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    Mar 28, 2013 3:14 AM GMT
    ahhhh, here's an Olympian

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    Mar 28, 2013 3:26 AM GMT
    Freestyle Breathing



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    Mar 28, 2013 3:57 AM GMT
    I don't believe there's one right answer regarding bilateral breathing in swimming. Lots of qualifiers need to be considered.

    For a novice to intermediate swimmer you'd improve in technique by learning bilateral because you're more likely to engrain a symmetrical bodyline through both sides of your stroke. As a coach I've seen many adult swimmers with uneven strokes due in part to unilateral breathing.

    As an open-water triathlete, you want to know how to breath in every wave condition, from unilateral through choppy directional waves, to bilateral in calm water. Being able to adapt to all the conditions will allow you to keep a steady rhythm.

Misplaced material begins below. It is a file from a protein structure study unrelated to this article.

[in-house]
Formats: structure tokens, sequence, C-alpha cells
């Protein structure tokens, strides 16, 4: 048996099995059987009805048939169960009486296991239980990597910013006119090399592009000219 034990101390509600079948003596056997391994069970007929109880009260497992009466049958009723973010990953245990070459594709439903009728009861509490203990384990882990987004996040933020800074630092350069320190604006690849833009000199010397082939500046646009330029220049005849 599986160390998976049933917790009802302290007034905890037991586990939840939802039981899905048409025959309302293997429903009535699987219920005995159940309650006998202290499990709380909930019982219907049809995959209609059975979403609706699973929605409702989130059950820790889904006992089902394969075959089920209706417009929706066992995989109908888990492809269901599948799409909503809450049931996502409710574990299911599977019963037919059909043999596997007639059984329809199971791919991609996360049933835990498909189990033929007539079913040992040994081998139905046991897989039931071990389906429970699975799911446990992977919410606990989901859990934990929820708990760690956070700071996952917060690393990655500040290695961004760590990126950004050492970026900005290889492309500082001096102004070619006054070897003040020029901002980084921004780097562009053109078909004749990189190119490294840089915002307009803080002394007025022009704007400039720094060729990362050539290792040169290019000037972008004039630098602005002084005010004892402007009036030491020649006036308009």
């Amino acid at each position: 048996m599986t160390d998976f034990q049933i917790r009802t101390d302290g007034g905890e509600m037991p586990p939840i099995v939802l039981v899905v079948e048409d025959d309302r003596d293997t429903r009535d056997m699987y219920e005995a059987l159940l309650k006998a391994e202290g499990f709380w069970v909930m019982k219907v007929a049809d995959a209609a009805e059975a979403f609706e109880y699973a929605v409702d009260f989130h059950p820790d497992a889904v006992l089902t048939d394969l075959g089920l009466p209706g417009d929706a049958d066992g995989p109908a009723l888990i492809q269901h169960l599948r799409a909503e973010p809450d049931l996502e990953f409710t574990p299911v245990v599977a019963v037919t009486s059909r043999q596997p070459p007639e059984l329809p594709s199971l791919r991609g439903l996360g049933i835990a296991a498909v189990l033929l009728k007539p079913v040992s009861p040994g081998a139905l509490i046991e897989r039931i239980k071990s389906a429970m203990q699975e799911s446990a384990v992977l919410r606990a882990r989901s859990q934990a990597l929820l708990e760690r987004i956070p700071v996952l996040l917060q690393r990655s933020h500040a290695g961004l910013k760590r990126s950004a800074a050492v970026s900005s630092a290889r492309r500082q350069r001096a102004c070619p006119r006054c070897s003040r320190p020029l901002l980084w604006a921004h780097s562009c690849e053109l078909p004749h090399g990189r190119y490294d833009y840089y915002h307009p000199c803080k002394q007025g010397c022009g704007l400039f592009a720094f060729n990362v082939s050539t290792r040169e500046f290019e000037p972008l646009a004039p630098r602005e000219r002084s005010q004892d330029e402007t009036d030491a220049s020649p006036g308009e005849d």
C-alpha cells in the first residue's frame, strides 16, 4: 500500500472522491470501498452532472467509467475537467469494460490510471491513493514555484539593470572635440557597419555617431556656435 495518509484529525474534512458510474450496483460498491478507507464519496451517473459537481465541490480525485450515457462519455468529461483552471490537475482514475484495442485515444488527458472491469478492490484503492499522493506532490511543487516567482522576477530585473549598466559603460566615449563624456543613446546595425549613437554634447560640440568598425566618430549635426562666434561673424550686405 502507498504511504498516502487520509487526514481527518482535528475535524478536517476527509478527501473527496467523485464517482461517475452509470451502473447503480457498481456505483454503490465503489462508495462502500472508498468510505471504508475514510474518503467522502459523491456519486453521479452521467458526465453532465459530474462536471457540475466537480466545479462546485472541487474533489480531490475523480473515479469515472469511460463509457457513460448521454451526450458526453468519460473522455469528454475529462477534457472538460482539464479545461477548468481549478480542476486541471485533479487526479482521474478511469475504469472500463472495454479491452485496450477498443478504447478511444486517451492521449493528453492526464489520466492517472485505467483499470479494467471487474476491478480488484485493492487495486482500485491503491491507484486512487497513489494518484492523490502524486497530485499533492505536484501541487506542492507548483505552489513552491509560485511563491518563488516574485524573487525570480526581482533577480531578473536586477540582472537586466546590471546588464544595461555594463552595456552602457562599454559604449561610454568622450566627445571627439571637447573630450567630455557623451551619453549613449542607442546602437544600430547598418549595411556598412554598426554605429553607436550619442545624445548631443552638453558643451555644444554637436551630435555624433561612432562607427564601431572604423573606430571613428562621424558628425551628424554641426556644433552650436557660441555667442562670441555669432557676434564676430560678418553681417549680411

Regarding counts, it varies from sprint to distance and lung capacity. Keeping the CO2 down is important, but so is body friction caused by head movement.

    So an overall answer would be to learn bilateral and therefore be able to adapt to any situation while strengthening your core centreline. And mix up your counts in different workouts so that you find what works for you.
  • bro4bro

    Posts: 1032

    Mar 28, 2013 4:20 AM GMT
    Unilateral breathing is fine for a relatively short distance race, but if you're training hard and often for a long distance it can give you a repetitive motion injury. I know this from personal experience. I suffered a herniated lumbar disk, in part due to this training error. That was just over three and a half years ago, and I still haven't fully recovered. Believe me, if you knew what a herniated disk feels like, you'd breathe on both sides.

    I'm back to swimming laps in the pool now but not going at it as hard or as often as before. I breathe on my right going down the lane and on the left coming back up. It works out fine. My back never knots up like it did when I was breathing on only one side (yeah I ignored all the warning signs).